Rafal Rohozinski untangles online crime schemes for a living, advising everyone from the BBC to the U.S. Department of State. When news broke that "spear phishers"-hackers who fool employees into giving away critical information-had breached networks at the Treasury Board of Canada, his phone started ringing. Rohozinski, the CEO of cyber consultancy SecDev Group and a senior fellow at the University of Toronto's Munk School of Global Affairs, delivers a sobering message to Ivor Tossell: Cybercrime is hitting bottom lines-and our days of worry-free global communication are numbered.
First off, what happened at Treasury? Networks within the Treasury Board, as well as several other departments, were infected with e-mail-based malware that seemed to be oriented toward extracting specific information. It spread by targeting gatekeepers-people in positions of responsibility. This is pretty common. If you look at what cybercrime has become, it's sort of like theft of high art. You have gangs that have become pretty good at breaking into confidential information at all sorts of institutions-banks, governments, corporations.
Do we have any idea what these hackers are looking for? We have strong suspicions that some of this is being commissioned by foreign intelligence services. We also think that some of this is being done on spec: People harvest documents and then see who might be interested in buying them.
Are most vulnerabilities technical or human? I think it's 50/50. Human vulnerability will give you access to just about any network. There's an infamous case, called Buckshot Yankee, in which U.S. Department of Defense computers were breached because a contractor happened to use an unauthorized USB key, which established a bridgehead for a piece of malware. The DoD instructed everyone to take some liquid cement and to gum up USB ports on computers so that thumb drives could not be used.
Computers can get hijacked after visiting a malicious Web page. But how do individual gatekeepers get conned? Using social networks of trust is a proven way of getting footholds into a network. Once I have access to someone's e-mail box, I have access to all the messages they've sent. I can resend a message, except injecting a virus into it. Now, if you were to get a duplicate e-mail from someone you really trusted, what would you think? He sent it twice, right? Click-and all of a sudden you're infected. Now, what we haven't seen-or at least what's not been made public-is how that would work if I was able to get control of five or six accounts of key traders, and I started generating fake messages-or adjusting messages a little bit.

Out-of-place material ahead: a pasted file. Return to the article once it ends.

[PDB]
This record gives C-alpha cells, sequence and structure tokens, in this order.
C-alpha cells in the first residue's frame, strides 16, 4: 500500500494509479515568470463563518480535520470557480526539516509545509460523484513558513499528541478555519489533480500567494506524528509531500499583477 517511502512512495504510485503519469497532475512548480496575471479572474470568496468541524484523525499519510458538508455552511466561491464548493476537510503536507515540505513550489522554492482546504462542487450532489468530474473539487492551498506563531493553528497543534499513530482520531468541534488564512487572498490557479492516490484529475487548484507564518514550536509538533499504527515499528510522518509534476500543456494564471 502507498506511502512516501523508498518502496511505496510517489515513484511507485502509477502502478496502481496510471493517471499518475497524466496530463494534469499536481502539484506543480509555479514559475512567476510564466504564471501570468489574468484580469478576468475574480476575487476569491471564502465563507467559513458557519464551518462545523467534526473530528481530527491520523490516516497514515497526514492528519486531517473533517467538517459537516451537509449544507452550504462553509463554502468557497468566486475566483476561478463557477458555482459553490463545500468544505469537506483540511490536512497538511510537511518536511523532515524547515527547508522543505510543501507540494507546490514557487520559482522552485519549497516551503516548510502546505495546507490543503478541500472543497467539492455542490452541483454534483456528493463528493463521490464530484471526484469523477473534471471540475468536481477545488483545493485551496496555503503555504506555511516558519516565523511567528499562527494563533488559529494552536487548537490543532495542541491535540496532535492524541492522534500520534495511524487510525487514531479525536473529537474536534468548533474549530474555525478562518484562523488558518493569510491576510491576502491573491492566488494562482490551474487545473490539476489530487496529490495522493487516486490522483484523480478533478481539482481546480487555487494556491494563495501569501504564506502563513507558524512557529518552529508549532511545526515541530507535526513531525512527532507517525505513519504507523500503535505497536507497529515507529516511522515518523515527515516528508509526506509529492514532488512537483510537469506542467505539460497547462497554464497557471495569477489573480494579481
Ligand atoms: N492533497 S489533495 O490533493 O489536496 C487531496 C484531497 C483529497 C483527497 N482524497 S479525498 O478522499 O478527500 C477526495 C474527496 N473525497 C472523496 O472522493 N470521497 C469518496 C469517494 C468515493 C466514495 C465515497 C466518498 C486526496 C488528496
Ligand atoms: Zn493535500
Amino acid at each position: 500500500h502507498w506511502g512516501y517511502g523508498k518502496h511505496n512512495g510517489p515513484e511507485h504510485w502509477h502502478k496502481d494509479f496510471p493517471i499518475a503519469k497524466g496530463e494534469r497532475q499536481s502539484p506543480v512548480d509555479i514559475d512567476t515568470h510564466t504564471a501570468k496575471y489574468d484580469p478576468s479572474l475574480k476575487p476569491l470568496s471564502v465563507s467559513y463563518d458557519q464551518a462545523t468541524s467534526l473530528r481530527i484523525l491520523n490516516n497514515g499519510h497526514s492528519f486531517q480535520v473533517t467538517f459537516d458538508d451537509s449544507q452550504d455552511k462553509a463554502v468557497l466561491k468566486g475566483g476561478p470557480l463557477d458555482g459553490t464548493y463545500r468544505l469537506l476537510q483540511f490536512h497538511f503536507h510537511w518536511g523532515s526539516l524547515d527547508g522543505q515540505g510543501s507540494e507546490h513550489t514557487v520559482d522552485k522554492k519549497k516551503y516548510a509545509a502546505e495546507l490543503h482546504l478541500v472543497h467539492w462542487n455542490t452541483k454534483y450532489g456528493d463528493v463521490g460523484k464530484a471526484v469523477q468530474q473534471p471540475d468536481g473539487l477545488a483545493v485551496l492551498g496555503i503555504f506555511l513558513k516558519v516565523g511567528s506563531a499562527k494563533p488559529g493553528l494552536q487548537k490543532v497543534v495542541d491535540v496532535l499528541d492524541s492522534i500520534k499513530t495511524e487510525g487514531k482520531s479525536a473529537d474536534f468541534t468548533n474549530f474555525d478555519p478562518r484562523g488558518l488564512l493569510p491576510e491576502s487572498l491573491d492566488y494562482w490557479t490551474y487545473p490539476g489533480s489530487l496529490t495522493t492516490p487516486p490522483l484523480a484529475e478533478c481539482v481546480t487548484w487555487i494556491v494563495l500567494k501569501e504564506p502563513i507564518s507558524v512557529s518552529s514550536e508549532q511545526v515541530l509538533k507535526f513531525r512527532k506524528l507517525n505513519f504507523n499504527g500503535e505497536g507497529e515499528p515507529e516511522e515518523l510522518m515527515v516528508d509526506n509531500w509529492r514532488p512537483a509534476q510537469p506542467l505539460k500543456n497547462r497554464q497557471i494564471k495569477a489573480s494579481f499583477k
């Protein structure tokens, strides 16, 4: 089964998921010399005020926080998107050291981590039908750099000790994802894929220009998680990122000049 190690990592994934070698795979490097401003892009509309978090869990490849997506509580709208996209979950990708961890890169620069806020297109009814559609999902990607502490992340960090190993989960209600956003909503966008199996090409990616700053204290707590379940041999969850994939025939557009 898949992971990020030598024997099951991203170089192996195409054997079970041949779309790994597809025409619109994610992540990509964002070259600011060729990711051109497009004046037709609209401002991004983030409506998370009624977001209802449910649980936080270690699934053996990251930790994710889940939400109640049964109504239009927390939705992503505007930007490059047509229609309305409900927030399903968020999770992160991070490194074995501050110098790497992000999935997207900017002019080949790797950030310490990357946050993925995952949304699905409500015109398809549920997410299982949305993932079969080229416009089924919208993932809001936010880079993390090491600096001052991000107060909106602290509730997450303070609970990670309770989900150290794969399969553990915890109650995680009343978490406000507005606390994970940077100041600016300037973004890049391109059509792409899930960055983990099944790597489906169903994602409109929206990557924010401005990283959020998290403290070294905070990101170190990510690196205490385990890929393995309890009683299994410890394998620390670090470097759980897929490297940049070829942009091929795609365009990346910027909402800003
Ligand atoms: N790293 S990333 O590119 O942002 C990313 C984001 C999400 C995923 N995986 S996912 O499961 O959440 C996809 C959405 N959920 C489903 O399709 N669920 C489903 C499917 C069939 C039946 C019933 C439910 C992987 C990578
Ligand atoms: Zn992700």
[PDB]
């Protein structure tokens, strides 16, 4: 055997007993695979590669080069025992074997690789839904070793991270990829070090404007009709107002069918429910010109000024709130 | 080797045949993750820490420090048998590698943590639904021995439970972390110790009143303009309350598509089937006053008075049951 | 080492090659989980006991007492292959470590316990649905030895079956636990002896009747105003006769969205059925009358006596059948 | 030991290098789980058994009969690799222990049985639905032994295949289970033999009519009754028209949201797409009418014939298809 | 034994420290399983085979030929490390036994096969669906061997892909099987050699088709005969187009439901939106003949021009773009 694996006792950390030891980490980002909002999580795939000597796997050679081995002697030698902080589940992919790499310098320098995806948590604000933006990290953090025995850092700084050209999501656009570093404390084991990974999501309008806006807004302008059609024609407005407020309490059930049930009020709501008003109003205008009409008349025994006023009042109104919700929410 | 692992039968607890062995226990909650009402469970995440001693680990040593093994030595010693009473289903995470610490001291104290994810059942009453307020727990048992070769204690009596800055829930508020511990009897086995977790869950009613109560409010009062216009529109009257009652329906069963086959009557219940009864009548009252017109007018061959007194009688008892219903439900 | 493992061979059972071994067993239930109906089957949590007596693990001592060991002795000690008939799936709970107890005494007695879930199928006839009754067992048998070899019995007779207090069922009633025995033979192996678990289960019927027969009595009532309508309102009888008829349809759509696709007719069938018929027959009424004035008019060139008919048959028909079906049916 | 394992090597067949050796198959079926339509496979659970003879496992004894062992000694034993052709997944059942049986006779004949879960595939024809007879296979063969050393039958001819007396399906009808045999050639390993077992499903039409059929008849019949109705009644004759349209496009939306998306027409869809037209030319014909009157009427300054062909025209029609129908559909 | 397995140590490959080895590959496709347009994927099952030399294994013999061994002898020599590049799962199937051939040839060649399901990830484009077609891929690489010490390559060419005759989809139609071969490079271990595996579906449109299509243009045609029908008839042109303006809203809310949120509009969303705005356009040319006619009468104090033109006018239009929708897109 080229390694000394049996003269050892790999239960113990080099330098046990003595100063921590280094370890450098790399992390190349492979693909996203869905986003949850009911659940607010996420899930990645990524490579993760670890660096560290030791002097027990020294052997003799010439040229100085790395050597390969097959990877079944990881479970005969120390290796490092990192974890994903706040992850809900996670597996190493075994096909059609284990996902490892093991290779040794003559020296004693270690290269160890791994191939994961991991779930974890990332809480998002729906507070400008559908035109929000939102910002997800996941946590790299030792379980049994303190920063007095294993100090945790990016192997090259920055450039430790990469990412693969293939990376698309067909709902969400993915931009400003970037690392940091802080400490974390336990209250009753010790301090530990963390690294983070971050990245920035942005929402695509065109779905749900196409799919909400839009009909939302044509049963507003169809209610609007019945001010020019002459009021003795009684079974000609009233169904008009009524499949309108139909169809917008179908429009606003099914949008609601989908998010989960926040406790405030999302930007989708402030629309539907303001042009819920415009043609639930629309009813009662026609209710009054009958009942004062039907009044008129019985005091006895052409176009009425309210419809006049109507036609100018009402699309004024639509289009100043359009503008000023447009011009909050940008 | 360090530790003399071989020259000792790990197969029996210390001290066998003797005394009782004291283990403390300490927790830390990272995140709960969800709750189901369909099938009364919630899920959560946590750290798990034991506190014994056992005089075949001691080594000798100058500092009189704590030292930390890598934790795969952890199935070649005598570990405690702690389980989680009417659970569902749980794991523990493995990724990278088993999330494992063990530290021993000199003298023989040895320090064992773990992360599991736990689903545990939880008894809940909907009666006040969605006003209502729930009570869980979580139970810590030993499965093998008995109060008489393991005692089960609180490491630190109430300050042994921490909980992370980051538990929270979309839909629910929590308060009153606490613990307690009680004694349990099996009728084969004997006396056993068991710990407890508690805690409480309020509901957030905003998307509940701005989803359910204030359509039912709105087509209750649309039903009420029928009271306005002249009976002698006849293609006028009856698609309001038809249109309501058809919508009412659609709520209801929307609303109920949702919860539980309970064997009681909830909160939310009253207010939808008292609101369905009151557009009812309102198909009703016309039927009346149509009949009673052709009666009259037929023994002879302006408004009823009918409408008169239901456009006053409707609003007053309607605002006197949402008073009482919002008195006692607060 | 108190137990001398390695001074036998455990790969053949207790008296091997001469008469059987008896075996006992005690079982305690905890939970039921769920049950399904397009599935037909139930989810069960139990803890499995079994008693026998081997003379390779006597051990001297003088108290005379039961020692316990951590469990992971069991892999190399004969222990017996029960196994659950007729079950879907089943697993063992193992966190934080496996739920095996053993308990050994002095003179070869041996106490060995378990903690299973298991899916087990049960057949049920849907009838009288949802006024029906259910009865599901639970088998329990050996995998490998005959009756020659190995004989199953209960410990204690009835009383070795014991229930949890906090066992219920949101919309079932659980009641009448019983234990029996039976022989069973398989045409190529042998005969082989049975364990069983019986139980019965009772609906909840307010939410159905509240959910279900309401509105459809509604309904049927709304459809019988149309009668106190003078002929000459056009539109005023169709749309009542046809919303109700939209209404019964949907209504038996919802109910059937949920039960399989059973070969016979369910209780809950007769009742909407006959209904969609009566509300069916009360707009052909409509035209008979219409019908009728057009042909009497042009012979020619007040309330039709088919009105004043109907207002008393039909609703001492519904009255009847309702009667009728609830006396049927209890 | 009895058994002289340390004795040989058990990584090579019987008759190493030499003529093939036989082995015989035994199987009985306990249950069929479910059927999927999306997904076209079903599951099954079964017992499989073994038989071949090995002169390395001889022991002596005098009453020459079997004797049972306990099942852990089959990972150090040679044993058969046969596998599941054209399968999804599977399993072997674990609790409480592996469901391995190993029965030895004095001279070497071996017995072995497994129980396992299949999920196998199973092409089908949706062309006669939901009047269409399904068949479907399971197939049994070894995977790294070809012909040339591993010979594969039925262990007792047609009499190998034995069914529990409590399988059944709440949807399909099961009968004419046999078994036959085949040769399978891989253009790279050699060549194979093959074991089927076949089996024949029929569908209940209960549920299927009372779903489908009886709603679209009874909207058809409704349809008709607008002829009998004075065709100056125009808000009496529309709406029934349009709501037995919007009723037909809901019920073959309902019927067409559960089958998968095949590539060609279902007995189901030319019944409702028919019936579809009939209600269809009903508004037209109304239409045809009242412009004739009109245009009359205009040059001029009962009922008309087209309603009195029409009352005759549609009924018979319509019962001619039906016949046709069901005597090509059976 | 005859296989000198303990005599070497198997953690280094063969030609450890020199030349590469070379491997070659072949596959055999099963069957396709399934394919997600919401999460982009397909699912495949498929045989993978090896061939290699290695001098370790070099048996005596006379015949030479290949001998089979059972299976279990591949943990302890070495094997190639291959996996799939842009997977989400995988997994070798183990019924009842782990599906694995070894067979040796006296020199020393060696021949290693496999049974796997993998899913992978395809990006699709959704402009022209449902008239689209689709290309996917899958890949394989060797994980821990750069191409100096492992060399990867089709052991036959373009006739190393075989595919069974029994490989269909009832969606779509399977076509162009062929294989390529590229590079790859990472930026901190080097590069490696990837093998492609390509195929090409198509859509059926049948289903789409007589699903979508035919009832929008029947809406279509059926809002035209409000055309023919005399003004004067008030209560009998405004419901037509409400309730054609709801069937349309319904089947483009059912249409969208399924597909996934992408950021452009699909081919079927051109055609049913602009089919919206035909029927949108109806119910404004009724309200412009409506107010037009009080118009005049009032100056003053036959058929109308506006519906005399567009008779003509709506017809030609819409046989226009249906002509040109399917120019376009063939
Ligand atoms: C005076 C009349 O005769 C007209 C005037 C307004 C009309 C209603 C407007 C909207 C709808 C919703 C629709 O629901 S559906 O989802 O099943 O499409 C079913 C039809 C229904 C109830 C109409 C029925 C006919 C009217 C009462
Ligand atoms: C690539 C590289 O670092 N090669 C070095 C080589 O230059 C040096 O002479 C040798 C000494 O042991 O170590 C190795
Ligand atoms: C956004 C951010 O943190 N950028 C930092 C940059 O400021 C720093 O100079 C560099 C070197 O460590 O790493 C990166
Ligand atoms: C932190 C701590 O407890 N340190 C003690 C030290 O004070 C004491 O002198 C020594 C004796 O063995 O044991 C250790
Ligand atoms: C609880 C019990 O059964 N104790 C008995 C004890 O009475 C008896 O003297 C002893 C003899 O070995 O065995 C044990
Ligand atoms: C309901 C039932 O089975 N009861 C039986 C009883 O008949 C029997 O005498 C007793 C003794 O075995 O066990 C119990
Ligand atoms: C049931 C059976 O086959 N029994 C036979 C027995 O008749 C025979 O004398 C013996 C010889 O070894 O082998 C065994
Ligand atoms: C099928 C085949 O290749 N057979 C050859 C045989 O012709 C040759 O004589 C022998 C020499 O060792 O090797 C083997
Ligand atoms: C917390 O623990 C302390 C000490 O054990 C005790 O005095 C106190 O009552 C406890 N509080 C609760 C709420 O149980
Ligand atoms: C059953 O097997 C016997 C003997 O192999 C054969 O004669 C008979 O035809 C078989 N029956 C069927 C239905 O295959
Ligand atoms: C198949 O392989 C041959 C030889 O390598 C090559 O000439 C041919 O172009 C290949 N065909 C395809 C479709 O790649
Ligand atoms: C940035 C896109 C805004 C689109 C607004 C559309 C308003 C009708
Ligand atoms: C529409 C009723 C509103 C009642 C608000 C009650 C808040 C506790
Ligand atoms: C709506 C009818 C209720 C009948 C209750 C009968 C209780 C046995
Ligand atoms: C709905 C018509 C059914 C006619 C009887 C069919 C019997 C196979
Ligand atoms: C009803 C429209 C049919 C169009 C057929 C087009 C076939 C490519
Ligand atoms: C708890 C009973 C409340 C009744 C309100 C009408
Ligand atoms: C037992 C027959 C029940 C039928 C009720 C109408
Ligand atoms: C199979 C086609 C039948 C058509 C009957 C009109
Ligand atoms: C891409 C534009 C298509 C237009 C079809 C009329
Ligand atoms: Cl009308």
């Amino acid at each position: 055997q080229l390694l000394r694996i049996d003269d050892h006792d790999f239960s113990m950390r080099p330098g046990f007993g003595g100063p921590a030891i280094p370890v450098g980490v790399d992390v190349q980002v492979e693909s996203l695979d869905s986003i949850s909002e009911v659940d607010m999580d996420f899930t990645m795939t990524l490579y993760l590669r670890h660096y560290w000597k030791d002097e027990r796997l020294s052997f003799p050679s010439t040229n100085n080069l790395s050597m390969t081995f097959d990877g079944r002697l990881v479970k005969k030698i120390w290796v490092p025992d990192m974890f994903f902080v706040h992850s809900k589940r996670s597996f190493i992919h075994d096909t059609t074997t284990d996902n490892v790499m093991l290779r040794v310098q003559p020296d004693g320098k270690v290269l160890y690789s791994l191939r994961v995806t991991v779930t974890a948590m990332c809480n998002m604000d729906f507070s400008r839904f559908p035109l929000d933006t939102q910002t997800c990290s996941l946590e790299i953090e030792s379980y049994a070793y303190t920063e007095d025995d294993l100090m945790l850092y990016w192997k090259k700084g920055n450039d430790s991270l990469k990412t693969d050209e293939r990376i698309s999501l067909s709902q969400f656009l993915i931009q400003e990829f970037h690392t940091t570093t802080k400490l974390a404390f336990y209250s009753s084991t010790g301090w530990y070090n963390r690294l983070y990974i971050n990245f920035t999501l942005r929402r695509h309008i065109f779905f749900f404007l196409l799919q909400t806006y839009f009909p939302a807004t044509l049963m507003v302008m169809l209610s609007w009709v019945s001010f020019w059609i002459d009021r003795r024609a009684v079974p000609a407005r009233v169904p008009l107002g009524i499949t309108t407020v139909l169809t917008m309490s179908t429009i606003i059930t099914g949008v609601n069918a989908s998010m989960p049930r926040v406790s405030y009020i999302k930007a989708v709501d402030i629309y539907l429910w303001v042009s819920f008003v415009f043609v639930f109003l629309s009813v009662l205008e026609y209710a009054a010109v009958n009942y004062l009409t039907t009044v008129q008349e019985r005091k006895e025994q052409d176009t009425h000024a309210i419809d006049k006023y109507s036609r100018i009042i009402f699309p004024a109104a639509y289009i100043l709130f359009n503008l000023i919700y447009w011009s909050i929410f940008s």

If e-mail becomes a "trust nobody" proposition, what kind of changes to corporate culture are we looking at? There's a revolution coming. Not everyone within a business will be connected to the same network. A lot more thought will be given to creating closed networks. Perhaps e-mail will stop taking the form it has now, and you'll see more corporate, in-company e-mail. Everybody lives by their BlackBerry and Outlook. The fact that we can travel and still connect to the enterprise is a great asset. But perhaps that just isn't going to be realistic.
Are businesses paying enough attention to cybersecurity today? The reality is that businesses and governments have grown fat on the fact that computing power has been a major source of efficiency. There's a huge reluctance to reintroduce friction back into it. This will only be accepted if the liabilities of not dealing with it become a risk to business-when things move from the office of the CSO to the CFO. How that's going to change the nature of business is a good question. I don't have the crystal ball to say whether that will be a good thing or a bad thing, but I think it's inevitable.